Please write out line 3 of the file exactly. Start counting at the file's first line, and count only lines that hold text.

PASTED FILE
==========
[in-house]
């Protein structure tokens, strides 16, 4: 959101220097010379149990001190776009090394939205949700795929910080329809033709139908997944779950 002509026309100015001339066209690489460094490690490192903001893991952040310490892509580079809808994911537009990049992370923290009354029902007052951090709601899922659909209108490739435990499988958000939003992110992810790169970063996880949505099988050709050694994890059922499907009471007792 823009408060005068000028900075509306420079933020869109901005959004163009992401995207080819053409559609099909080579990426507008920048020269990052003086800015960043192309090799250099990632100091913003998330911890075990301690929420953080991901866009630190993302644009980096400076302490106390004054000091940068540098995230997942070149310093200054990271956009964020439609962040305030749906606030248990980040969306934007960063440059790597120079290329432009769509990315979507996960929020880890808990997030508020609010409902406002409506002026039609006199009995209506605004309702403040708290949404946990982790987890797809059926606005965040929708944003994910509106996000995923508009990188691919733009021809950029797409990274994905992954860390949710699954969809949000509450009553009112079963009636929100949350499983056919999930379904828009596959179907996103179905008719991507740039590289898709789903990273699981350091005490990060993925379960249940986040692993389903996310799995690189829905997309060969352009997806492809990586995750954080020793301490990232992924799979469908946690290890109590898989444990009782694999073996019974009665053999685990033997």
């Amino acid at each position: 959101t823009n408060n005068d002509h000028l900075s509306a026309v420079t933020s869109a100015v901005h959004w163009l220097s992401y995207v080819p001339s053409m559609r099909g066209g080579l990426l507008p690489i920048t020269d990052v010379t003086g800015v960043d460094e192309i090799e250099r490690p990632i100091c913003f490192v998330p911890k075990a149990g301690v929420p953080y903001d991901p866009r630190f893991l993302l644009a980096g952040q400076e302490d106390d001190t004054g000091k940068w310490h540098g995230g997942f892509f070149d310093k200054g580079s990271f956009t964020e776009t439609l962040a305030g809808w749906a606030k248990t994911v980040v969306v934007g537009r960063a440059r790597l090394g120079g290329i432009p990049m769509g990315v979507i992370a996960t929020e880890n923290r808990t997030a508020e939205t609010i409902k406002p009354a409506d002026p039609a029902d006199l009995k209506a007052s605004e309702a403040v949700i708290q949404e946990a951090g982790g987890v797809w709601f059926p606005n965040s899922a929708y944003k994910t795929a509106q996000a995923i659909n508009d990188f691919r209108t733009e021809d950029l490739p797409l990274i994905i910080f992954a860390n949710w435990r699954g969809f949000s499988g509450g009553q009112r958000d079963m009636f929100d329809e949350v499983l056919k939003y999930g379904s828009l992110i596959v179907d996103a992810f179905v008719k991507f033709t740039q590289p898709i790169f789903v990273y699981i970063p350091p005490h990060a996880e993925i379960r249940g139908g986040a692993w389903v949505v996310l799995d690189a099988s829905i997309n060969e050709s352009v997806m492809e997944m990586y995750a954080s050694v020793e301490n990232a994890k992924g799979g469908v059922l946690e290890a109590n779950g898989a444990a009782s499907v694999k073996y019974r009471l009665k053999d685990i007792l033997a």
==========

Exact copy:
């Amino acid at each position: 959101t823009n408060n005068d002509h000028l900075s509306a026309v420079t933020s869109a100015v901005h959004w163009l220097s992401y995207v080819p001339s053409m559609r099909g066209g080579l990426l507008p690489i920048t020269d990052v010379t003086g800015v960043d460094e192309i090799e250099r490690p990632i100091c913003f490192v998330p911890k075990a149990g301690v929420p953080y903001d991901p866009r630190f893991l993302l644009a980096g952040q400076e302490d106390d001190t004054g000091k940068w310490h540098g995230g997942f892509f070149d310093k200054g580079s990271f956009t964020e776009t439609l962040a305030g809808w749906a606030k248990t994911v980040v969306v934007g537009r960063a440059r790597l090394g120079g290329i432009p990049m769509g990315v979507i992370a996960t929020e880890n923290r808990t997030a508020e939205t609010i409902k406002p009354a409506d002026p039609a029902d006199l009995k209506a007052s605004e309702a403040v949700i708290q949404e946990a951090g982790g987890v797809w709601f059926p606005n965040s899922a929708y944003k994910t795929a509106q996000a995923i659909n508009d990188f691919r209108t733009e021809d950029l490739p797409l990274i994905i910080f992954a860390n949710w435990r699954g969809f949000s499988g509450g009553q009112r958000d079963m009636f929100d329809e949350v499983l056919k939003y999930g379904s828009l992110i596959v179907d996103a992810f179905v008719k991507f033709t740039q590289p898709i790169f789903v990273y699981i970063p350091p005490h990060a996880e993925i379960r249940g139908g986040a692993w389903v949505v996310l799995d690189a099988s829905i997309n060969e050709s352009v997806m492809e997944m990586y995750a954080s050694v020793e301490n990232a994890k992924g799979g469908v059922l946690e290890a109590n779950g898989a444990a009782s499907v694999k073996y019974r009471l009665k053999d685990i007792l033997a």